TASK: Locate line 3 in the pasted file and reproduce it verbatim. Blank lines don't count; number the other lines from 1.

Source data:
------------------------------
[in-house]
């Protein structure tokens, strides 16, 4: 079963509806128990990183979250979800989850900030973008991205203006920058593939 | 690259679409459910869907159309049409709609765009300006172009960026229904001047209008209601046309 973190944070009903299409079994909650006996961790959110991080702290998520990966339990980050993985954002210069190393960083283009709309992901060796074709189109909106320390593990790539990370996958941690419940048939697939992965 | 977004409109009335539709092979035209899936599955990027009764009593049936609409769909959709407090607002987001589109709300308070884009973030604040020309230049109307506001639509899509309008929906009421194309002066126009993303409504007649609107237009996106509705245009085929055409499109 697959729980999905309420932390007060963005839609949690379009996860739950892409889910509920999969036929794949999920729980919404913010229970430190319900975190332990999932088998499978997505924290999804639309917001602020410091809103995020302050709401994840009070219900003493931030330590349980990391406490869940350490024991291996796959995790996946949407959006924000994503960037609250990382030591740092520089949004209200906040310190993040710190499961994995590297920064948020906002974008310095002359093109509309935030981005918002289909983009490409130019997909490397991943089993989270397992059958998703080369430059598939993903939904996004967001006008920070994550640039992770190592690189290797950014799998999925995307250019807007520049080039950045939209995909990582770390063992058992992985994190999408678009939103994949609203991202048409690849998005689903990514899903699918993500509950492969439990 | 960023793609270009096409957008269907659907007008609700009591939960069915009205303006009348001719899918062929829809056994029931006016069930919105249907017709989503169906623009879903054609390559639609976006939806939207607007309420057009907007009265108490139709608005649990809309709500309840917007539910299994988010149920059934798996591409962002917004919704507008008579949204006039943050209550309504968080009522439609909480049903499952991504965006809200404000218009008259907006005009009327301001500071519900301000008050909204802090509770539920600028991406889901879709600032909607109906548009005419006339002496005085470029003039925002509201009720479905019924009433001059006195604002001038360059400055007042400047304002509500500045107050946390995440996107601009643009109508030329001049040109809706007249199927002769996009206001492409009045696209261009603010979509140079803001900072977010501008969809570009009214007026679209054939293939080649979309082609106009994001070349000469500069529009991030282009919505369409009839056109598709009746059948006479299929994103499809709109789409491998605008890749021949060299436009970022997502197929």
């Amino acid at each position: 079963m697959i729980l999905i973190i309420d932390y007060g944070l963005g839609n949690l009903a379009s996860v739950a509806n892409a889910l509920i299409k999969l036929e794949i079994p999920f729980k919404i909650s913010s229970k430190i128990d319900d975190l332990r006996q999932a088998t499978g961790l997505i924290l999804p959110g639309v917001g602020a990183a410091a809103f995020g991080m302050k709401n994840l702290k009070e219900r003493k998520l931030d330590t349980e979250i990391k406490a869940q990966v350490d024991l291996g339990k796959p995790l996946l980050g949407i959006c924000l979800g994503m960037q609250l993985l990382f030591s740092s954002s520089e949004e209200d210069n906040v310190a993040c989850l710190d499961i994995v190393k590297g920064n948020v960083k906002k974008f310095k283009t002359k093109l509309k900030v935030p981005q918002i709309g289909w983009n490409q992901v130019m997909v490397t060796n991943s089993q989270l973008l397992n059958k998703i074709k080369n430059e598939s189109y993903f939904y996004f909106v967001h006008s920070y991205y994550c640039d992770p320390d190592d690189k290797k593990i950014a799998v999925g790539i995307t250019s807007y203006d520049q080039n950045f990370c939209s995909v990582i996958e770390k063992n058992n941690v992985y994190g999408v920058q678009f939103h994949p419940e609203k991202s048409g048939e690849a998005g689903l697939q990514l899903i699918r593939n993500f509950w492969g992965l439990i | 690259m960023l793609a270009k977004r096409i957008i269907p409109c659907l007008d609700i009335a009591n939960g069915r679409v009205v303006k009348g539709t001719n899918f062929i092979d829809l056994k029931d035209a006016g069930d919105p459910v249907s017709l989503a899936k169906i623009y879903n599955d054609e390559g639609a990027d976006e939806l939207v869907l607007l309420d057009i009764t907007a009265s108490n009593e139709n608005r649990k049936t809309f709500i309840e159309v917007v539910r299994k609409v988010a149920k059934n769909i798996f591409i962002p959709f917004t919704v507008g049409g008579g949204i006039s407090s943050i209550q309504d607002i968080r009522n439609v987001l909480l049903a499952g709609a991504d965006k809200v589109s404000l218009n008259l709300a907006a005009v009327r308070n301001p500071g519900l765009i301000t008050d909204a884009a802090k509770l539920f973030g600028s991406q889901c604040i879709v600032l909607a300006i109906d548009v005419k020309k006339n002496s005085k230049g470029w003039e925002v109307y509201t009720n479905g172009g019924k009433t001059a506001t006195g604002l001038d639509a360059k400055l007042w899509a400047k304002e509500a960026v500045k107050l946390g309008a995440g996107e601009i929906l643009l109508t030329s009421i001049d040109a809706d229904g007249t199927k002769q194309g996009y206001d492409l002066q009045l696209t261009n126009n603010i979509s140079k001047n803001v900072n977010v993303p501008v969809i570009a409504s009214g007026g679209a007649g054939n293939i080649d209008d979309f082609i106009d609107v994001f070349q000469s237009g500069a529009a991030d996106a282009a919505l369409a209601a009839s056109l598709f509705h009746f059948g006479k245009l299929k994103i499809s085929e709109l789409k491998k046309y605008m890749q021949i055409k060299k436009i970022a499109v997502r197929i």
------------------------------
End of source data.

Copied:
């Amino acid at each position: 079963m697959i729980l999905i973190i309420d932390y007060g944070l963005g839609n949690l009903a379009s996860v739950a509806n892409a889910l509920i299409k999969l036929e794949i079994p999920f729980k919404i909650s913010s229970k430190i128990d319900d975190l332990r006996q999932a088998t499978g961790l997505i924290l999804p959110g639309v917001g602020a990183a410091a809103f995020g991080m302050k709401n994840l702290k009070e219900r003493k998520l931030d330590t349980e979250i990391k406490a869940q990966v350490d024991l291996g339990k796959p995790l996946l980050g949407i959006c924000l979800g994503m960037q609250l993985l990382f030591s740092s954002s520089e949004e209200d210069n906040v310190a993040c989850l710190d499961i994995v190393k590297g920064n948020v960083k906002k974008f310095k283009t002359k093109l509309k900030v935030p981005q918002i709309g289909w983009n490409q992901v130019m997909v490397t060796n991943s089993q989270l973008l397992n059958k998703i074709k080369n430059e598939s189109y993903f939904y996004f909106v967001h006008s920070y991205y994550c640039d992770p320390d190592d690189k290797k593990i950014a799998v999925g790539i995307t250019s807007y203006d520049q080039n950045f990370c939209s995909v990582i996958e770390k063992n058992n941690v992985y994190g999408v920058q678009f939103h994949p419940e609203k991202s048409g048939e690849a998005g689903l697939q990514l899903i699918r593939n993500f509950w492969g992965l439990i | 690259m960023l793609a270009k977004r096409i957008i269907p409109c659907l007008d609700i009335a009591n939960g069915r679409v009205v303006k009348g539709t001719n899918f062929i092979d829809l056994k029931d035209a006016g069930d919105p459910v249907s017709l989503a899936k169906i623009y879903n599955d054609e390559g639609a990027d976006e939806l939207v869907l607007l309420d057009i009764t907007a009265s108490n009593e139709n608005r649990k049936t809309f709500i309840e159309v917007v539910r299994k609409v988010a149920k059934n769909i798996f591409i962002p959709f917004t919704v507008g049409g008579g949204i006039s407090s943050i209550q309504d607002i968080r009522n439609v987001l909480l049903a499952g709609a991504d965006k809200v589109s404000l218009n008259l709300a907006a005009v009327r308070n301001p500071g519900l765009i301000t008050d909204a884009a802090k509770l539920f973030g600028s991406q889901c604040i879709v600032l909607a300006i109906d548009v005419k020309k006339n002496s005085k230049g470029w003039e925002v109307y509201t009720n479905g172009g019924k009433t001059a506001t006195g604002l001038d639509a360059k400055l007042w899509a400047k304002e509500a960026v500045k107050l946390g309008a995440g996107e601009i929906l643009l109508t030329s009421i001049d040109a809706d229904g007249t199927k002769q194309g996009y206001d492409l002066q009045l696209t261009n126009n603010i979509s140079k001047n803001v900072n977010v993303p501008v969809i570009a409504s009214g007026g679209a007649g054939n293939i080649d209008d979309f082609i106009d609107v994001f070349q000469s237009g500069a529009a991030d996106a282009a919505l369409a209601a009839s056109l598709f509705h009746f059948g006479k245009l299929k994103i499809s085929e709109l789409k491998k046309y605008m890749q021949i055409k060299k436009i970022a499109v997502r197929i």